We have a limited understanding of the physical activity (PA) and sedentary levels among individuals at risk and not at risk for developing Alzheimer’s disease (AD), which was the purpose of this study.
Data from the 2003–2004 NHANES were used, from which 3015 participants were evaluated with 416 indicating a family history of AD. Physical activity and sedentary behavior were assessed via accelerometry with individuals at risk for AD self-reporting a family history of AD.
For the entire sample, those at risk for AD engaged in more sedentary behavior than those not at risk (494.9 vs. 477.9 min/day, P = .03, respectively). Similarly, those at risk for AD engaged in less total MVPA than those not at risk (22.4 vs. 24.3 min/day, P = .05, respectively). Results were also significant for various subgroups at risk for AD.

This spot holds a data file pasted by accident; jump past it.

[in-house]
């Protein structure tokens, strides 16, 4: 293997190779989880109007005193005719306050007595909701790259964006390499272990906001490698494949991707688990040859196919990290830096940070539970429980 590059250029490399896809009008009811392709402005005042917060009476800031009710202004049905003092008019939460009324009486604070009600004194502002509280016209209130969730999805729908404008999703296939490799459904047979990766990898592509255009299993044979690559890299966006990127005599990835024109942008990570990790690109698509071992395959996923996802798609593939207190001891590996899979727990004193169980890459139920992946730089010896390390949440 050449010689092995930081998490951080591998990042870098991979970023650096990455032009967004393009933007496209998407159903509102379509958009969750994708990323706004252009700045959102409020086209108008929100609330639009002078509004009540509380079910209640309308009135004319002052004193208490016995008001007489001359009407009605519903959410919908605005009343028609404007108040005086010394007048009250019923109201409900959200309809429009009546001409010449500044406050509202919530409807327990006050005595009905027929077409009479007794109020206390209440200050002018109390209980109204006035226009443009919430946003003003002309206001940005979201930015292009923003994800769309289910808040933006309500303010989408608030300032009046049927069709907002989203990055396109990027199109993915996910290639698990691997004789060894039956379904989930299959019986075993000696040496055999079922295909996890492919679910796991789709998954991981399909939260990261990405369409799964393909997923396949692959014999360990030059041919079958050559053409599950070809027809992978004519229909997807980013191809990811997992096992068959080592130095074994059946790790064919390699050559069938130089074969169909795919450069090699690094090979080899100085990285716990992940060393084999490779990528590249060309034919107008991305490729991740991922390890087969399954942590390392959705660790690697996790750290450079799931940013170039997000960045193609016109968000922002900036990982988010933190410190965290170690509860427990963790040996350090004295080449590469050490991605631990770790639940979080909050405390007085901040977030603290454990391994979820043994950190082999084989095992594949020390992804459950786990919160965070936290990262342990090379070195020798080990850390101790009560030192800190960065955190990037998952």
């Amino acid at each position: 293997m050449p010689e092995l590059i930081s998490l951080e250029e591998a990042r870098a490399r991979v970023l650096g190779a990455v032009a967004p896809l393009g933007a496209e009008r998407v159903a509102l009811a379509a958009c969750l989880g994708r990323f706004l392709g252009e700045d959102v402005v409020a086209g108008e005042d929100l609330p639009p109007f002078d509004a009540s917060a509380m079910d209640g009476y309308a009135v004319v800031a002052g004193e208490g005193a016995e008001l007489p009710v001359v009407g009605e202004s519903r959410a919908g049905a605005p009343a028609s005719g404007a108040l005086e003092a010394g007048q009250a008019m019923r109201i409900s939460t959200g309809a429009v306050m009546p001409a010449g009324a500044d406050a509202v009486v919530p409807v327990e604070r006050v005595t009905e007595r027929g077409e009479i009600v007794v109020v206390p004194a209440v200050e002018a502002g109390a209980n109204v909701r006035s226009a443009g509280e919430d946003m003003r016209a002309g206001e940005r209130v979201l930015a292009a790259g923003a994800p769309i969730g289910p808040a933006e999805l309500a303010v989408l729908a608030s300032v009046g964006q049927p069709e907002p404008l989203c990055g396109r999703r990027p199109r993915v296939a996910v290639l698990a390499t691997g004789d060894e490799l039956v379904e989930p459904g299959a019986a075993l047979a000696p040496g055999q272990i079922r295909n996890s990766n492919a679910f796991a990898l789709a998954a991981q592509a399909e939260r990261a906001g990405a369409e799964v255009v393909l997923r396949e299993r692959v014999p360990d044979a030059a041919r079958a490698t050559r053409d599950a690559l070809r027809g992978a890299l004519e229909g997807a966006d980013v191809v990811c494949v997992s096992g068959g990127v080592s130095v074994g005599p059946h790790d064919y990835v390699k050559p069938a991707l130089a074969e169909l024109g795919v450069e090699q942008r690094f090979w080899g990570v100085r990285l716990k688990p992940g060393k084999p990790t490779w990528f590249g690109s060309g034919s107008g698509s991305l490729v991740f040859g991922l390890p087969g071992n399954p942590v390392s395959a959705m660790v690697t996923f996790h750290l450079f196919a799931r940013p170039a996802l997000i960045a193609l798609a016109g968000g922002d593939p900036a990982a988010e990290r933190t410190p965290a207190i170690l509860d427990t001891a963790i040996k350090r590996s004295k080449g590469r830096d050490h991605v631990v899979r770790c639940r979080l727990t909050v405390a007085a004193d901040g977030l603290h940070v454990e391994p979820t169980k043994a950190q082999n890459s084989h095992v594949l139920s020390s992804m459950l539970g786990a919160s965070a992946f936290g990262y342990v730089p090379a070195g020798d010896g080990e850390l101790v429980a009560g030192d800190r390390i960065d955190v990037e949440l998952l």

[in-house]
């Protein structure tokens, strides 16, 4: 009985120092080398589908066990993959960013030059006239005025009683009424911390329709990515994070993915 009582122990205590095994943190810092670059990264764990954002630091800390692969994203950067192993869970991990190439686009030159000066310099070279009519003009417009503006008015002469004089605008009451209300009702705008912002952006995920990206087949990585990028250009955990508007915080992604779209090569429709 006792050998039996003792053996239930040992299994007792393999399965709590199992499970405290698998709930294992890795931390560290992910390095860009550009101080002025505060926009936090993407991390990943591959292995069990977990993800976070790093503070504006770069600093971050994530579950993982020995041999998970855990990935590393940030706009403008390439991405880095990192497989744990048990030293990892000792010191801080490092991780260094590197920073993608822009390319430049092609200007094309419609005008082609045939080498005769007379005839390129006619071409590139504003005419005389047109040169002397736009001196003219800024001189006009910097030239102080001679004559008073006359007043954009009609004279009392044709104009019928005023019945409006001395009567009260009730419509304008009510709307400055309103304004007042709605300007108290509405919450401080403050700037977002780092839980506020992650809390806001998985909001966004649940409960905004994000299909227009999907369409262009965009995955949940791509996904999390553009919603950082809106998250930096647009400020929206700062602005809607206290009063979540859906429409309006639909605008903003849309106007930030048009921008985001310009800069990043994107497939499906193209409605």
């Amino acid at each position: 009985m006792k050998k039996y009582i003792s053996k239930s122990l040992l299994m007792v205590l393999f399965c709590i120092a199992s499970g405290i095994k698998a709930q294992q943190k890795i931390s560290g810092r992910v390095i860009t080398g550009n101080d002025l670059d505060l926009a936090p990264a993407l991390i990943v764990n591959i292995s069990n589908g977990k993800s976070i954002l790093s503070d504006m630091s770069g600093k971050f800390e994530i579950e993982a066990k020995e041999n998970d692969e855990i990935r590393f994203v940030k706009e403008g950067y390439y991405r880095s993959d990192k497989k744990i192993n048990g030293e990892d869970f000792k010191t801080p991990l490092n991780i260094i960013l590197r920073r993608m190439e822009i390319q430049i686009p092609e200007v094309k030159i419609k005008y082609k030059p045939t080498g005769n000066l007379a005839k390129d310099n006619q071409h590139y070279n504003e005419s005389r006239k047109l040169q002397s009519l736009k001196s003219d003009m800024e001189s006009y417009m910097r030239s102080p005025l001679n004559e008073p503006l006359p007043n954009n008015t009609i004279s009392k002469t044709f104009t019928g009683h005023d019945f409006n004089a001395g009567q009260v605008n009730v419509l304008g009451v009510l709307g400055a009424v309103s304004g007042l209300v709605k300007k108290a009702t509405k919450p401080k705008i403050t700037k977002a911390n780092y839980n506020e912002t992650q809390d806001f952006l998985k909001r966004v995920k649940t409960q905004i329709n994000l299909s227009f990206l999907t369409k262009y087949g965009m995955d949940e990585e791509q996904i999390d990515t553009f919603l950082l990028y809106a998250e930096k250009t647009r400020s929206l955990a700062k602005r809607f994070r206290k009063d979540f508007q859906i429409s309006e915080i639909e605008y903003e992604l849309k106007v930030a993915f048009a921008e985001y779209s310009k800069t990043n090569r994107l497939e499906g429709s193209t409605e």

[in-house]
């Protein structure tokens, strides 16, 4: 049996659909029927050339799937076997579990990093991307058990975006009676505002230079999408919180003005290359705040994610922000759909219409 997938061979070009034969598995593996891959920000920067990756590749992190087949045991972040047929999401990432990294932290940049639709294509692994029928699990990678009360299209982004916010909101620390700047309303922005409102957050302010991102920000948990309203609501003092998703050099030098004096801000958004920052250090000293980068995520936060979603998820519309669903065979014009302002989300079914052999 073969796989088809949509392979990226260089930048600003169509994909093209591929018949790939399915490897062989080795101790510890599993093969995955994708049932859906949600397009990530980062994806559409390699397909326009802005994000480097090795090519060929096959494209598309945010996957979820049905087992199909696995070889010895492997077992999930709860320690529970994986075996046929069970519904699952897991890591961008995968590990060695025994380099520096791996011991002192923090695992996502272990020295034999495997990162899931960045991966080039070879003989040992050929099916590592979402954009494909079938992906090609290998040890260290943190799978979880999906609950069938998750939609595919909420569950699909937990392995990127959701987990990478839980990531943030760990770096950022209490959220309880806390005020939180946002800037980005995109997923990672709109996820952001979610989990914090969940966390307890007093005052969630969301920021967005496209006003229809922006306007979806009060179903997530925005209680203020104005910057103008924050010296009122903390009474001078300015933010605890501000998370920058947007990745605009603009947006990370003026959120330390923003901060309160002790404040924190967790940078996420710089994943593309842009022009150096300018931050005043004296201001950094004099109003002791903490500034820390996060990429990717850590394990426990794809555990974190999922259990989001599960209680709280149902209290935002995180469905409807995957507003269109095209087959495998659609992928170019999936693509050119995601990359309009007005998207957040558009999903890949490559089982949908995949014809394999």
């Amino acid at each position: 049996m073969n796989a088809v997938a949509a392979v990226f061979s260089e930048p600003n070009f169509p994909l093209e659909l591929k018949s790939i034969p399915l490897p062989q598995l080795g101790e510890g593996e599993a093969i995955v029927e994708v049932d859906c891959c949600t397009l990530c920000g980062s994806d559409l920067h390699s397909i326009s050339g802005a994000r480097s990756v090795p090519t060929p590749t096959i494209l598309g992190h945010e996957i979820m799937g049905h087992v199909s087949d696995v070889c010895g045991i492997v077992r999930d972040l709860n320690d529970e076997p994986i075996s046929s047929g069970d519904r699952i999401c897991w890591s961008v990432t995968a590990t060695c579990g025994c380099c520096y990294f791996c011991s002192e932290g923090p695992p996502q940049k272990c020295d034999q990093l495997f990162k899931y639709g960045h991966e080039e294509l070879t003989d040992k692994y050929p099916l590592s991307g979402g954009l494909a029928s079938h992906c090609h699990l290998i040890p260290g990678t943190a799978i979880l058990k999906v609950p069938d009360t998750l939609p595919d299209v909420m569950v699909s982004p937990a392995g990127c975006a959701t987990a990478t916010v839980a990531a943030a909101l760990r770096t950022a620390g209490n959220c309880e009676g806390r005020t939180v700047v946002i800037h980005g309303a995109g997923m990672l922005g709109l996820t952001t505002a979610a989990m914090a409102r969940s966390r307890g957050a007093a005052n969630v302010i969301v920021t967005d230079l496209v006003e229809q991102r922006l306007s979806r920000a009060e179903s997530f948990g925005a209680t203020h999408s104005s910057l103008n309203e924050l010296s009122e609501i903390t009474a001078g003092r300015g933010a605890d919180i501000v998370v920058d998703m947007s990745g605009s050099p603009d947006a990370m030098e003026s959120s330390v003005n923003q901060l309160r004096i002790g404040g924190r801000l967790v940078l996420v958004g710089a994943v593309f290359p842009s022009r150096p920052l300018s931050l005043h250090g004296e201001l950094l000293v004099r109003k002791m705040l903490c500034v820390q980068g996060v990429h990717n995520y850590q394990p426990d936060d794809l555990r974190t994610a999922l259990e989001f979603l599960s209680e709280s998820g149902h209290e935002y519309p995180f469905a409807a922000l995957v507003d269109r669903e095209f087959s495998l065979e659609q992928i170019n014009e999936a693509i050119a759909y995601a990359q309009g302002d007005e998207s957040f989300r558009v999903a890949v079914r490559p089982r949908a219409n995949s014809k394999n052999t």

Despite the beneficial effects of PA in preventing AD and prolonging the survival of AD, adults at risk for AD tend to engage in more sedentary behavior and less PA than those not at risk for AD. This finding even persisted among minorities (Hispanics and non-Hispanic blacks) who are already at an increased risk of developing AD.
Loprinzi (email@example.com) is with the Center for Health Behavior Research, Department of Health, Exercise Science and Recreation Management, University of Mississippi, University, MS.